Can Apple manage to undo Chicago’s abhorrent ‘Amusement Tax’?
Several years ago, Chicago unveiled a harsh tax on its citizens.
Without consulting the public, city officials imposed a reinterpretation of Chicago’s existing amusement tax. The city would now apply a 9% surcharge for the ‘privilege’ of using streaming internet services.
Dubbed by critics as the Netflix tax,’ a judge later upheld the city’s arbitrary tax, allowing Chicago to apply the surcharge “upon the patrons of every amusement within the city.” Prior to July 1st, 2015, the Amusement Tax had applied only to paid television programming.
The arbitrary tax has gone mostly unopposed for the past few years. Now, one company has filed a legal challenge. And, it has the money to take the city to bat.
In a complaint filed Monday at the Circuit Court of Cook County, Illinois, Apple made several strong complaints against the city of Chicago.
According to the multinational tech company, the city and its Comptroller, Erin Keane, have knowingly violated the US and Illinois constitutions. With the ‘unprecedented’ imposition of the Amusement Tax, both parties have also violated the Internet Tax Freedom Act (ITFA).
The Amusement Tax, Apple argues, negatively impacts its customers. Calling it “illegal and discriminatory,” the company declares it aims to protect Chicago consumers.
The IFTA, the company continues, doesn’t stipulate the creation or enforcement of Chicago’s amusement tax.
“If Apple does not collect the tax from its customers, it will be directly liable for a tax that the city of Chicago has no power to impose or authority to enforce.”
After all, the city doesn’t charge consumers the tax for purchasing CDs and DVDs at physical stores. So why does Chicago have the authority to charge streaming services, especially those operating outside the city?
Arguing that its consumers enjoy music both inside and outside of the city, Apple also noted that it provides electronic services from servers that reside outside of Chicago.
Through the reinterpretation of the Amusement Tax, Apple argues, the city has overreached its authority.
Most of Apple’s consumers in Chicago enjoy streaming music outside of the city. Yet, Chicago still forcibly collects the tax on all usage. Currently, the city started drawing an extra $12 million a year once it re-interpreted the Amusement Tax.
Apple has listed four causes of action, requesting a declaratory judgment and permanent injunction against the Amusement Tax.
First, the Amusement Tax violates the IFTA.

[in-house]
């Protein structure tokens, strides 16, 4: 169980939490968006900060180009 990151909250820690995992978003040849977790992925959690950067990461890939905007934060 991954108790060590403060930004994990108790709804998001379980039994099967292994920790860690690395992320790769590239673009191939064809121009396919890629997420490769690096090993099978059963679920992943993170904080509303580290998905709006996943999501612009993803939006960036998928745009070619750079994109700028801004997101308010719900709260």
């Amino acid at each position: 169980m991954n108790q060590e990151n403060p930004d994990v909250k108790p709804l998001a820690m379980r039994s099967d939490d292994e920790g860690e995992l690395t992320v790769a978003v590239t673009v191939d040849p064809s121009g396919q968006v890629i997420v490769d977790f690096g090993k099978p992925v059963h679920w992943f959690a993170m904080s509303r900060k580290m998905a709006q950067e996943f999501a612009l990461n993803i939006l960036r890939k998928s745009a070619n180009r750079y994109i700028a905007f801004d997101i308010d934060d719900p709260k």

Signed in 1998, the IFTA prohibits state and local governments from imposing a discriminatory tax on electronic commerce.
As interpreted and applied by Erin Keane, the Amusement Tax imposes a discriminatory tax.
The measure charges for music delivered electronically to paying customers with residential and business addresses in the city. Yet, Chicago doesn’t apply this surcharge to “the privilege of listening to music on automatic amusement devices” within the city.
This double-standard also makes the law illegal.
Second, the Amusement Tax violates the Illinois Constitution as it has an extraterritorial effect.
Under Illinois law, all home-rule ordinances must fall within the limits of the unit. So, a “home-rule unit” – in this case, Chicago – “may exercise any power and perform any function pertaining to its government and affairs.”
There’s just one problem. Chicago city officials have imposed the Amusement Tax on citizens streaming music when outside the ‘home-rule unit.’
The Illinois Constitution prohibits such actions. Yet, Chicago continues tacking on the 9% surcharge each month just because consumers live or operate their businesses there. Because of this, Chicago city officials have overstepped their boundaries through the reinterpretation of the Amusement Tax.
By creating an “extraterritorial effect,” the company argues, the city has “subjected Apple to collection requirements even for activities that take place primarily outside” Chicago. In addition, the city has extraterritorially expanded its taxing and regulatory jurisdiction to transaction and business activities outside of Chicago.
Third, the Amusement Tax violates the Commerce Clause of the United States Constitution.
The Commerce Clause of the Constitution states Congress has the power to regulate commerce among states.
State and local taxes satisfy the Commerce Clause only when they’re fairly apportioned, are applied to an activity with a substantial nexus in the taxing state, don’t discriminate against interstate commerce, and are fairly related to the services provided by the State.
As the Amusement Tax still charges Chicago consumers when streaming outside the city, it violates the Commerce Clause. Because of this, Apple argues a transactional nexus between the city and taxed services simply doesn’t exist. As it’s not fairly apportioned, and not directly related to services provided by Chicago, the Amusement Tax is illegal.
Fourth, the Amusement Tax violates the Federal Due Process Clause.
The Due Process Clause of the 14th Amendment declares states can’t “deprive any person of life, liberty, or property without due process of law.”
A definite link or a minimum connection must exist between a jurisdiction and the person, property, or transaction it wants to tax. A rational relationship must also exist between the tax and the values connected with the taxing jurisdiction.
The Amusement Tax doesn’t only tax Chicago residents and businesses when outside the city. It also imposes surcharges on companies that exist and operate outside the city. Thus, Chicago lawmakers have violated the Due Process of the 14th Amendment.